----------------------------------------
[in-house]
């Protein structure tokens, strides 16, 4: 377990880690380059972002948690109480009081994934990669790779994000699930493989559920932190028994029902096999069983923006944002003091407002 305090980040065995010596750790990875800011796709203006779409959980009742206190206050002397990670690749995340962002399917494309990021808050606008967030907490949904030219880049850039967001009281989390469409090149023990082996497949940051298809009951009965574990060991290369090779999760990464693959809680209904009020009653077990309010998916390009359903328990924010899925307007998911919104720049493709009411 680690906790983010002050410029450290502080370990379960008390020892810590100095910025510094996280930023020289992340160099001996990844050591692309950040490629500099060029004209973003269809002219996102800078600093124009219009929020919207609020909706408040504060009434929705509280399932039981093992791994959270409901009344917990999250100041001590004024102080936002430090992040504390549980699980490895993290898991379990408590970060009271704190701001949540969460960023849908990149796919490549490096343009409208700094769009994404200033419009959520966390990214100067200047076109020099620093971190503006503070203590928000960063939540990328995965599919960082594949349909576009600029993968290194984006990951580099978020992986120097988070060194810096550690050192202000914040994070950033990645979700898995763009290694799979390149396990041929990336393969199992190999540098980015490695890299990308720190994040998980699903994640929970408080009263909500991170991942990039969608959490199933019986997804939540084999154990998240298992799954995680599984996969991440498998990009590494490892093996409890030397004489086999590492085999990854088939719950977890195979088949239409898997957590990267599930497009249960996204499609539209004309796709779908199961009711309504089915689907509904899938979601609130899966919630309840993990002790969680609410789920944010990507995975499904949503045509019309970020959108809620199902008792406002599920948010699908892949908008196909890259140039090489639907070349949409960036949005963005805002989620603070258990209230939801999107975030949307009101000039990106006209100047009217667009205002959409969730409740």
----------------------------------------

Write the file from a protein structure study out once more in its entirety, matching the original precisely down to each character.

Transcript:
[in-house]
């Protein structure tokens, strides 16, 4: 377990880690380059972002948690109480009081994934990669790779994000699930493989559920932190028994029902096999069983923006944002003091407002 305090980040065995010596750790990875800011796709203006779409959980009742206190206050002397990670690749995340962002399917494309990021808050606008967030907490949904030219880049850039967001009281989390469409090149023990082996497949940051298809009951009965574990060991290369090779999760990464693959809680209904009020009653077990309010998916390009359903328990924010899925307007998911919104720049493709009411 680690906790983010002050410029450290502080370990379960008390020892810590100095910025510094996280930023020289992340160099001996990844050591692309950040490629500099060029004209973003269809002219996102800078600093124009219009929020919207609020909706408040504060009434929705509280399932039981093992791994959270409901009344917990999250100041001590004024102080936002430090992040504390549980699980490895993290898991379990408590970060009271704190701001949540969460960023849908990149796919490549490096343009409208700094769009994404200033419009959520966390990214100067200047076109020099620093971190503006503070203590928000960063939540990328995965599919960082594949349909576009600029993968290194984006990951580099978020992986120097988070060194810096550690050192202000914040994070950033990645979700898995763009290694799979390149396990041929990336393969199992190999540098980015490695890299990308720190994040998980699903994640929970408080009263909500991170991942990039969608959490199933019986997804939540084999154990998240298992799954995680599984996969991440498998990009590494490892093996409890030397004489086999590492085999990854088939719950977890195979088949239409898997957590990267599930497009249960996204499609539209004309796709779908199961009711309504089915689907509904899938979601609130899966919630309840993990002790969680609410789920944010990507995975499904949503045509019309970020959108809620199902008792406002599920948010699908892949908008196909890259140039090489639907070349949409960036949005963005805002989620603070258990209230939801999107975030949307009101000039990106006209100047009217667009205002959409969730409740």